The May’68 student and trade union protests in and around Paris – which were spearheaded by radical dreamers, rebels and idealists, and had ballooned into a near-revolution – was such a dizzying, tumultuous and gloriously defiant period, that various filmmakers have delved into it over the years. While Godard (La Chinoise, Week-end, A Film Like Any Other, Tout Va Bien) has explored this period extensively, others – from Marker (A Grin Without A Cat) and Malle (May Fools) to Bertolucci (The Dreamers), Assayas (Something in the Air) and João Moreira Salles (In the Intense Now) – have covered it too. Garrel, who’d dived into it then as a young experimental filmmaker, took recourse to his lived experiences and memories for the sublimely tender, haunting, novelistic, meditative and achingly intimate Regular Lovers. The austere yet ravishing B/W photography, sumptuous but sparingly used piano score, and delicately understated tone underscored the brief moments of epiphany, stretches of bitter nostalgia and pervading melancholy. Set during the peak unrest and its immediate aftermaths, it follows François (Louis Garrel) – student and poet – who’s an active participant in the struggle against overbearing French authorities and willful draft dodger, on account of which he takes refuge at his anarchist friend’s flat. There, while discussing politics and smoking opium with fellow left-wing comrades, he enters into a doomed, passionate romance with Lilie (Clotilde Hesme), a beautiful and sexually liberated sculptor, that ends in devastating heartbreak. Louis – who played the filmmaker’s younger version with a deft touch, in his first proper collaboration with his father (he’d earlier featured as a kid in the stunning Emergency Kisses) – had ironically starred in the same year in the more popular The Dreamers which Garrel had disliked.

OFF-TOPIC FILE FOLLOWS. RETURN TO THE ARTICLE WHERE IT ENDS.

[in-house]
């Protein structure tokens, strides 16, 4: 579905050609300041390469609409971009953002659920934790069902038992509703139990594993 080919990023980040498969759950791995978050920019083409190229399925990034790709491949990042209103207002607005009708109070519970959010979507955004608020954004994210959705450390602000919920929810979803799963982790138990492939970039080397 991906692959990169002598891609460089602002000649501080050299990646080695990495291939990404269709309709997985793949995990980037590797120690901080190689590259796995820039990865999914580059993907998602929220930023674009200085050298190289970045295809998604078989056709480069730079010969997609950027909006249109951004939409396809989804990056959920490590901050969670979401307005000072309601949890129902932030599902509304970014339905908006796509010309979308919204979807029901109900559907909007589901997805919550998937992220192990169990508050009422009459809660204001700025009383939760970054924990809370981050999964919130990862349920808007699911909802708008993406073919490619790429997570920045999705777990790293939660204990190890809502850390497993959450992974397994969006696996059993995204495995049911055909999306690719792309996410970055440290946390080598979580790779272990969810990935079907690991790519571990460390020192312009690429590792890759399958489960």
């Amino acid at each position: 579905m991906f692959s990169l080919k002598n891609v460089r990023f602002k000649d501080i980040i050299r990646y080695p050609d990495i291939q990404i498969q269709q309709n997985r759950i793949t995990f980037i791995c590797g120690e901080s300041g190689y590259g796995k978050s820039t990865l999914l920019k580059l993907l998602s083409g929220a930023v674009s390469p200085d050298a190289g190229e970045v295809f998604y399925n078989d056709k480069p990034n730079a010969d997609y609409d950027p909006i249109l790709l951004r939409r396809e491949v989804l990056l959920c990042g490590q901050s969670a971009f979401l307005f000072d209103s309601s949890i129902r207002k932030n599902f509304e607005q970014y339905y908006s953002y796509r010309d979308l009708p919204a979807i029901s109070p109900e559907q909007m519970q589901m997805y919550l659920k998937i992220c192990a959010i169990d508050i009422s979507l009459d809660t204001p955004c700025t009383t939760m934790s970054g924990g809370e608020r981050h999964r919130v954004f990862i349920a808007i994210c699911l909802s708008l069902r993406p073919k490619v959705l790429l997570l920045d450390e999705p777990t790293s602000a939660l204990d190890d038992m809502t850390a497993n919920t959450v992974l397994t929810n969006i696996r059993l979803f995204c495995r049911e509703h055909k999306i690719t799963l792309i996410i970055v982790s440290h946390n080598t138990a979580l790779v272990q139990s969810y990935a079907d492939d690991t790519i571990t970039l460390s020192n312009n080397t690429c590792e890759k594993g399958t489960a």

Director: Philippe Garrel
Genre: Drama/Romantic Drama/Political Drama/Coming-of-Age